Hospitals will continue to use the 340B program to purchase so-called "orphan drugs" at a deep discount when they are not being used for their specific purpose, AHA News Now reports.
The U.S. Department of Health and Human Services, in tandem with the Health Resources and Services Administration (HRSA), has issued an interpretive rule regarding the 340B program and orphan drugs. Such drugs are available through the 340B program to free-standing cancer hospitals, critical access hospitals, rural referral centers and sole community hospitals.
In short, this interpretive rule clarifies that "HHS interprets section 340B(e) of the Public Health Service Act as excluding drugs with an orphan designation only when those drugs are transferred, prescribed, sold, or used for the rare condition or disease other than for which the drug was designated," according to the rule.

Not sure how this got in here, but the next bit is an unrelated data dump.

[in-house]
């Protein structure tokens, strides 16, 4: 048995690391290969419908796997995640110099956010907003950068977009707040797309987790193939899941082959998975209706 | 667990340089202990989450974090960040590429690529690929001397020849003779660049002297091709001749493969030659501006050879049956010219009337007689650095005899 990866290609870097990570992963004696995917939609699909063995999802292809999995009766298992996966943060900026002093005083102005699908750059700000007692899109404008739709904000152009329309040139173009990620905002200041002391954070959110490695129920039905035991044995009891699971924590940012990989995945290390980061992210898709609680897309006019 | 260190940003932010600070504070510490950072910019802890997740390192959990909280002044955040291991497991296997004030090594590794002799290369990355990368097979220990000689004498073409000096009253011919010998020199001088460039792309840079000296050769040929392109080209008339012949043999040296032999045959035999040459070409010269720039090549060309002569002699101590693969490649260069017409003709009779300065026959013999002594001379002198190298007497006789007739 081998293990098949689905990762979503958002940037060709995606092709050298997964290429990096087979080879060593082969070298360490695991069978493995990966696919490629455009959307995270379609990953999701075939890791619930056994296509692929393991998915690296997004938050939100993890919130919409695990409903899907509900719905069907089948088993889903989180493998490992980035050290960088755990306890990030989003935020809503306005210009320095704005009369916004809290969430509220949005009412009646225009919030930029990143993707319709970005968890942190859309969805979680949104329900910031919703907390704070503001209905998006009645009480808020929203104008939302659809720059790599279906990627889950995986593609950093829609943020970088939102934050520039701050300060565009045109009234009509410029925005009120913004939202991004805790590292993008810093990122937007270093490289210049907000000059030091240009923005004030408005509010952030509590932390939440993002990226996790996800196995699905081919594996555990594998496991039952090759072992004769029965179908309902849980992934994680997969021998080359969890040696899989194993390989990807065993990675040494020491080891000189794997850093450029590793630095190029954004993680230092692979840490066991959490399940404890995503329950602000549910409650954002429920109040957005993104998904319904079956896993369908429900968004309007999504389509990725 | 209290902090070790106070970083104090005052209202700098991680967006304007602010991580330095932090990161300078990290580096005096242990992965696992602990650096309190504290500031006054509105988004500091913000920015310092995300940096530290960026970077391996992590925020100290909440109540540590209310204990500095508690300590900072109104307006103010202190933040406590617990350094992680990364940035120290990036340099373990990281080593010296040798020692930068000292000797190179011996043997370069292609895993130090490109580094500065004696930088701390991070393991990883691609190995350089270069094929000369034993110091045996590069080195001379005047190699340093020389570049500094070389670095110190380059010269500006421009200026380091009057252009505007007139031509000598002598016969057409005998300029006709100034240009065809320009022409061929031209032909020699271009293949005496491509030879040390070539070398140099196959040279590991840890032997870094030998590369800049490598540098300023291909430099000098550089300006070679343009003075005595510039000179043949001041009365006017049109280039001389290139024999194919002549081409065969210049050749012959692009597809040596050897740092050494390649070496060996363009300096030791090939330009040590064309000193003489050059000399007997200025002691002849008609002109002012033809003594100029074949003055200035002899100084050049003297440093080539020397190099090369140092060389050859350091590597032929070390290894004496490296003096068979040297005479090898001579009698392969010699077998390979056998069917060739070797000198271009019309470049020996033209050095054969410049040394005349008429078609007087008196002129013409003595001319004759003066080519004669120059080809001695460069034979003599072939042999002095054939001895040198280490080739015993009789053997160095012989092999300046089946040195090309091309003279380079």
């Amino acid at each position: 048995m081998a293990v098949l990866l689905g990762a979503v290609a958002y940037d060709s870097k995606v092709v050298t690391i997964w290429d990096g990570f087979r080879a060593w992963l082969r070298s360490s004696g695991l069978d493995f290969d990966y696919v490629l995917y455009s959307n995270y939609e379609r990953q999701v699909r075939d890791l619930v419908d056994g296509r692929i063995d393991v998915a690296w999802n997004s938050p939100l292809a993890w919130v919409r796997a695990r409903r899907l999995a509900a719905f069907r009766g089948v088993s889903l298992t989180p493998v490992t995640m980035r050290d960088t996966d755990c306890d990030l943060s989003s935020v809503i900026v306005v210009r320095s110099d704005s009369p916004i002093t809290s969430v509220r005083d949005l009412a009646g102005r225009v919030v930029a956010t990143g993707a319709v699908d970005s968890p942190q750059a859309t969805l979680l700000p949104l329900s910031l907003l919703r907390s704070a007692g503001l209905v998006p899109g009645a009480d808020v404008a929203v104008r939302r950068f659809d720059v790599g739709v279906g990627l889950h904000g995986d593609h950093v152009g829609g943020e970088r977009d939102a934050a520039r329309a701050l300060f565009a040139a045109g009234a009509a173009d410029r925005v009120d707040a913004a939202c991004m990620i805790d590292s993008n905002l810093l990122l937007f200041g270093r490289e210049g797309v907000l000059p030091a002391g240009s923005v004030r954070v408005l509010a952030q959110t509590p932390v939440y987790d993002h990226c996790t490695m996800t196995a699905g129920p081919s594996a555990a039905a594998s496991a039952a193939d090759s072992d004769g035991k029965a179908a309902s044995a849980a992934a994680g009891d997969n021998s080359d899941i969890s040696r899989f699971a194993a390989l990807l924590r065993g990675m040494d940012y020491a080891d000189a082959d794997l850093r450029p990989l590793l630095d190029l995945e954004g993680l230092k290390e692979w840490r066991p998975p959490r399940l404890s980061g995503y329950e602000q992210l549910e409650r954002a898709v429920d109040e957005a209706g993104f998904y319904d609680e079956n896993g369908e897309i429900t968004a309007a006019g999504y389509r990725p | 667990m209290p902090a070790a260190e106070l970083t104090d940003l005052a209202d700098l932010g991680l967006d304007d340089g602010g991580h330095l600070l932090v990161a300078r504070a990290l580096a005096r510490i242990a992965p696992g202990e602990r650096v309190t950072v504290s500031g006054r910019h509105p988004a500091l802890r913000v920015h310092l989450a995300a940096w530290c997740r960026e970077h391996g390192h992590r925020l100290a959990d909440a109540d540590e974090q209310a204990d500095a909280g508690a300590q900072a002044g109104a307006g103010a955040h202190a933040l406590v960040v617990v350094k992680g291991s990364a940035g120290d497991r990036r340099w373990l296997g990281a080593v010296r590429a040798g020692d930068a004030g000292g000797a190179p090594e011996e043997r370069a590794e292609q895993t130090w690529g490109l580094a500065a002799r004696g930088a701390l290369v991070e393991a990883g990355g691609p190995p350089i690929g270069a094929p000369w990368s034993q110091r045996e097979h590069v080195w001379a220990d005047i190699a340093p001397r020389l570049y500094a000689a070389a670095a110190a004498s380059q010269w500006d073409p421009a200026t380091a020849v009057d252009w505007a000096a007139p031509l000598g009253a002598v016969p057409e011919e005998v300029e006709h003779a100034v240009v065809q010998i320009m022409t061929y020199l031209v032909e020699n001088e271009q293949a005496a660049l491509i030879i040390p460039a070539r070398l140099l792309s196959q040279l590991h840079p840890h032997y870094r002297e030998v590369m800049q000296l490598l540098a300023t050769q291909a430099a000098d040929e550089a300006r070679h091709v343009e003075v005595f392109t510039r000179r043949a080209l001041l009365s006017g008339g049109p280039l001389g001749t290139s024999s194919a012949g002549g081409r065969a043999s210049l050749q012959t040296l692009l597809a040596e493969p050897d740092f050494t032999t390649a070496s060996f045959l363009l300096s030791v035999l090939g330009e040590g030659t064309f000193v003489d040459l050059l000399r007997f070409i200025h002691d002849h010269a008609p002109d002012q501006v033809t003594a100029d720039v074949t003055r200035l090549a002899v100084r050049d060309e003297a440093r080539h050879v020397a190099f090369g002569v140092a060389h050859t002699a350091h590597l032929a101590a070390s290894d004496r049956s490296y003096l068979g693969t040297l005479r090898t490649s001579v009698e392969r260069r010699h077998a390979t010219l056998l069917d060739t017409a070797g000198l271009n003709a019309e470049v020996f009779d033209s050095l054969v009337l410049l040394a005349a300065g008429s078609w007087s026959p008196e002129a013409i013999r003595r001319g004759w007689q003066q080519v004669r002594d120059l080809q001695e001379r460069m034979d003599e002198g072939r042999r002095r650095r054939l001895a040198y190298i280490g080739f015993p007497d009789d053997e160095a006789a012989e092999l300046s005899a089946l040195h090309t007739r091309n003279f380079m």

The HHS and HRSA said the interpretative rule was issued to provide clarity in the marketplace and to protect the financial incentives available to manufacture orphan drugs, which can be be hugely expensive given the narrow band of patients for which they're intended.
The rule appears to be a victory for hospitals. Earlier this year, a U.S. District Court upheld a Pharmaceutical Research and Manufacturers of America policy that would have excluded orphan drugs from the 340B program if not purchased for their specific use, although it did not prevent HHS and HRSA from issuing its own interpretations of the existing regulations.
"The AHA supports HHS and HRSA's interpretive rule and believes it reflects the intent of Congress to improve access to 340B discounted drugs for rural and cancer hospitals and the patients and communities they serve," Jeffrey Goldman, AHA's vice president for coverage policy, told AHA News Now.
The 340B program, which is intended to provide low-cost drugs for poor patients, has been under fire both from Congress and the press over the past 18 months. At issue has been the practice of some hospitals to use their 340B discount to purchase drugs in bulk, resell them to insured patients and pocket the difference. In one example, Duke University Medical Center made a nearly $70 million profit in one year from its participation in 340B.